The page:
A ganglion cyst is a collection of fluid on a joint or tendon (the tissue that connects muscles and bones). They usually appear on the backs of hands, fingers and wrists, and can also occur on the feet, ankles and knees.
The cause of them is not known, however it is thought they may be caused by tiny tears in the covering of a tendon or joint. Ganglion cysts are benign, meaning they are not cancerous.
Ganglion cysts symptoms
A ganglion cyst looks like a smooth lump under the skin, ranging in size from the size of a pea to the size of a golf ball. Occasionally they might not be visible at all.
Most ganglion cysts do not cause symptoms, but sometimes they cause:
- difficulty moving the affected area
- a pinched nerve
Ganglion cysts diagnosis
If you think you have a ganglion cyst, it is important to see your doctor to make sure that the lump is not a symptom of another illness. An examination by your doctor is generally all that is needed.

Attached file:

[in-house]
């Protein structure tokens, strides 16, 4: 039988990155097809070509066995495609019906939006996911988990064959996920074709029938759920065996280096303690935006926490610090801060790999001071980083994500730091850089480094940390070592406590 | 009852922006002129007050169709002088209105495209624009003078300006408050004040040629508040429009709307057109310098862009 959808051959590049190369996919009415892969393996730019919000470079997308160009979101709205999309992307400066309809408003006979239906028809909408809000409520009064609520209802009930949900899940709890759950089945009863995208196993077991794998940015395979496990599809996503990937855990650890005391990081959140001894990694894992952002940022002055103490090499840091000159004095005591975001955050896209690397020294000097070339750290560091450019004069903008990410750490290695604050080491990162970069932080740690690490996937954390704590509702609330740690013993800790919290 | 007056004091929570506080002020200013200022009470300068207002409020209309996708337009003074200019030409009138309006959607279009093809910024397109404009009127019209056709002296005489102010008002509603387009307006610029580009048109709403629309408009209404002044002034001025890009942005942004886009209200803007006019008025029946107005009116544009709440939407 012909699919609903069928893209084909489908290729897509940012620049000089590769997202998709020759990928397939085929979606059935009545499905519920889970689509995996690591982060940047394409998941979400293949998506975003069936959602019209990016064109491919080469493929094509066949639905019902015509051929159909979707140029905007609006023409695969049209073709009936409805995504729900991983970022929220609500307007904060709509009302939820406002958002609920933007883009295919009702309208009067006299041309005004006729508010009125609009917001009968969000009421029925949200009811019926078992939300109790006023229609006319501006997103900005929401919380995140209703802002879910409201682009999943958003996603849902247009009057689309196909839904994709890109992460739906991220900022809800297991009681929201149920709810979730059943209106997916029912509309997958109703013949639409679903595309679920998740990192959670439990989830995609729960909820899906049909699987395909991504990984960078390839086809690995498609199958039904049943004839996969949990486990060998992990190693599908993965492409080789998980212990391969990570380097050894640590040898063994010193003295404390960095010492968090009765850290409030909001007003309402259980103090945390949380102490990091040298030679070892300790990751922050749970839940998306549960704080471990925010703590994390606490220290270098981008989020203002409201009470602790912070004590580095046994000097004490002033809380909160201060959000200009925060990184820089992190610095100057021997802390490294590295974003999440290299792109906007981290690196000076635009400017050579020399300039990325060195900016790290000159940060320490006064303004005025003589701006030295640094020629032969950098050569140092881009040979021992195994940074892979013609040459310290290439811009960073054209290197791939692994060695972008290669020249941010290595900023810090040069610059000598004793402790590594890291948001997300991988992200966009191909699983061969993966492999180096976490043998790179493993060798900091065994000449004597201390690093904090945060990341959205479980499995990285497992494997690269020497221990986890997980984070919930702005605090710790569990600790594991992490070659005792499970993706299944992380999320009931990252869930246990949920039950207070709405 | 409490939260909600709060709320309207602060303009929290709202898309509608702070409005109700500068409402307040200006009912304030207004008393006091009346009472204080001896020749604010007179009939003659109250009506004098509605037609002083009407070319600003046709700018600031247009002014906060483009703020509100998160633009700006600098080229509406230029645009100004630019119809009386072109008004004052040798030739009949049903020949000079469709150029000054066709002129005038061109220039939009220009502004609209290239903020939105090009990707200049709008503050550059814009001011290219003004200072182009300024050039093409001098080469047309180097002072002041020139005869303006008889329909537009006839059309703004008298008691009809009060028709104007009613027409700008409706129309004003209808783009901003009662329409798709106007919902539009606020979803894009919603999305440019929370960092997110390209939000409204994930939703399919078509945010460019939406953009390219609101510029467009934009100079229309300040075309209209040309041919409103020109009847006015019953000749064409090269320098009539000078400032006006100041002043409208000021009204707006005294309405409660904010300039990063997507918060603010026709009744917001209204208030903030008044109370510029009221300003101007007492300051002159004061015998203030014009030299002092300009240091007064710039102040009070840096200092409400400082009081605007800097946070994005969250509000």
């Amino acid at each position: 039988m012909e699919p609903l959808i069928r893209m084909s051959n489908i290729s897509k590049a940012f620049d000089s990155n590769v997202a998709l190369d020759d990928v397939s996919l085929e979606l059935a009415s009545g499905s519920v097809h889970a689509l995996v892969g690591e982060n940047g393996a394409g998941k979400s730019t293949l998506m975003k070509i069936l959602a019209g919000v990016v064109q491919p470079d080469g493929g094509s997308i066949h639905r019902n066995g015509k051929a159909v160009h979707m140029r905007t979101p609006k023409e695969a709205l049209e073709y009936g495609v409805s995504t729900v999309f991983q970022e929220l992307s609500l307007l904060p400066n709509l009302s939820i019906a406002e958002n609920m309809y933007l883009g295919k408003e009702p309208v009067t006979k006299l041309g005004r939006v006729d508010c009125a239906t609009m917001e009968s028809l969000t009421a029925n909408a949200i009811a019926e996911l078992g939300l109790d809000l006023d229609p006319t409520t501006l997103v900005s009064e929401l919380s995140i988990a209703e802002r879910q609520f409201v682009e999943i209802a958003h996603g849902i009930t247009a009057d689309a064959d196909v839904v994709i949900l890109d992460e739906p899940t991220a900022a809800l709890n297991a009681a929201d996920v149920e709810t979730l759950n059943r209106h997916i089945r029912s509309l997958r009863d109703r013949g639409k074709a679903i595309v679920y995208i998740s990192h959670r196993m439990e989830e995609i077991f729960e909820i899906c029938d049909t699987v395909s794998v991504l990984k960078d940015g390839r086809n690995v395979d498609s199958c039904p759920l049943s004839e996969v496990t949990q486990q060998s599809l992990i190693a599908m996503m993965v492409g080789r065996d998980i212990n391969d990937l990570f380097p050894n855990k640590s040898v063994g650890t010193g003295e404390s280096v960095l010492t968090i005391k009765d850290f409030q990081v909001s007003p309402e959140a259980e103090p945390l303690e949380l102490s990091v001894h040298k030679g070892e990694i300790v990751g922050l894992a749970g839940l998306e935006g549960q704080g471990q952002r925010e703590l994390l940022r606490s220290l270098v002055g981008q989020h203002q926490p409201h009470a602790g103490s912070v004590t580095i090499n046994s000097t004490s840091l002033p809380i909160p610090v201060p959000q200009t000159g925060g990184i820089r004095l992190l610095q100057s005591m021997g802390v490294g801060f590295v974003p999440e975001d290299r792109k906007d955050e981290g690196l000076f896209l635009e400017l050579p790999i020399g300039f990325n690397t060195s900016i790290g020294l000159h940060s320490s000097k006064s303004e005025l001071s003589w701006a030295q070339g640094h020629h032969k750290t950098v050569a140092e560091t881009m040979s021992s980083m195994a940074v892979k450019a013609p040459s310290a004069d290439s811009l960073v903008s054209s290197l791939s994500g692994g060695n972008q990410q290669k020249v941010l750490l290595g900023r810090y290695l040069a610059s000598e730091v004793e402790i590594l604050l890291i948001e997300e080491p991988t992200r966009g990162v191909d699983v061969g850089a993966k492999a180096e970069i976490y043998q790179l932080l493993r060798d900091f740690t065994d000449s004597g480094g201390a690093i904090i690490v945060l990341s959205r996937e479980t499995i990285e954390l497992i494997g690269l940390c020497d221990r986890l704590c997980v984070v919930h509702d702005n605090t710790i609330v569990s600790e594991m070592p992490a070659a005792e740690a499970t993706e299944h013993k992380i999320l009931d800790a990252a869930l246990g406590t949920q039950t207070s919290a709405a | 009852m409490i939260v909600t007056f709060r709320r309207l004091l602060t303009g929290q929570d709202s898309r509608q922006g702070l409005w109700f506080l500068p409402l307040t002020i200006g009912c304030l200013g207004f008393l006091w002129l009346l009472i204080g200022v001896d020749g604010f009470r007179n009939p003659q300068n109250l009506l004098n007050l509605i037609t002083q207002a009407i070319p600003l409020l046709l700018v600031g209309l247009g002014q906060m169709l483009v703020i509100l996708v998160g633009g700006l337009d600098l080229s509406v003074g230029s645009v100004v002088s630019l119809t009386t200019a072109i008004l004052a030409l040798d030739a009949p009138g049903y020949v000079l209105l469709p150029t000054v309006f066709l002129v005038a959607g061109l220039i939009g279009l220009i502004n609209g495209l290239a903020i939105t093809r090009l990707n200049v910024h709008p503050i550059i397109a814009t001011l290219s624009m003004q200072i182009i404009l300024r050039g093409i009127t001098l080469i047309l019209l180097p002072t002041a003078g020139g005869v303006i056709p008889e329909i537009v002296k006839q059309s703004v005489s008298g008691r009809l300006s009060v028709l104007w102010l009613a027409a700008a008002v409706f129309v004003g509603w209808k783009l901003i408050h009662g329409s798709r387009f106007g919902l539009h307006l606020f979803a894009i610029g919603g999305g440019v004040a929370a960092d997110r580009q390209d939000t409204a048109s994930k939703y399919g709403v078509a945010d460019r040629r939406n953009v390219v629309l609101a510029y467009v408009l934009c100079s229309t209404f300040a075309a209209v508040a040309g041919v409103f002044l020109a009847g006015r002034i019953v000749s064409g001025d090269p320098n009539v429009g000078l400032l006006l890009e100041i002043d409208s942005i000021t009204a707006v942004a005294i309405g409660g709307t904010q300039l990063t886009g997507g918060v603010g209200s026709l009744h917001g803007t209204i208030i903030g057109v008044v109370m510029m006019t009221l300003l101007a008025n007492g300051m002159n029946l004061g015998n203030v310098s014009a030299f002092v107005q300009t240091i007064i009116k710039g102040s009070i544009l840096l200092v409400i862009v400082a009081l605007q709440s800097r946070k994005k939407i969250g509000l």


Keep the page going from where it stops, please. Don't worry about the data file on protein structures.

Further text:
Other possible tests include:
- removing some of the fluid with a syringe
- ultrasound to find out whether the lump is solid or filled with fluid
- MRI to examine any cyst that is not visible
Ganglion cysts treatments
Many people with ganglion cysts never bother having them treated. Sometimes they go away by themselves after a couple of years.
Treatment isn’t necessary unless a cyst is causing pain or making it difficult to move the affected part of your body.
If you do need treatment, here are some options:
- Using a needle to drain the fluid out of the cyst (aspiration). This is a painless procedure that can be done in your doctor’s office or in a hospital outpatient department. Roughly half of ganglion cysts removed this way will come back.
- Surgery to cut out the cyst. This is a simple procedure that can be done under local or general anaesthetic. A small number of people have ongoing pain and stiffness in the area after surgery.
The traditional method of treating a ganglion cyst involves hitting it hard with a heavy book. This is not a good idea. It might burst the cyst, but it might cause other injury.
Last reviewed: January 2018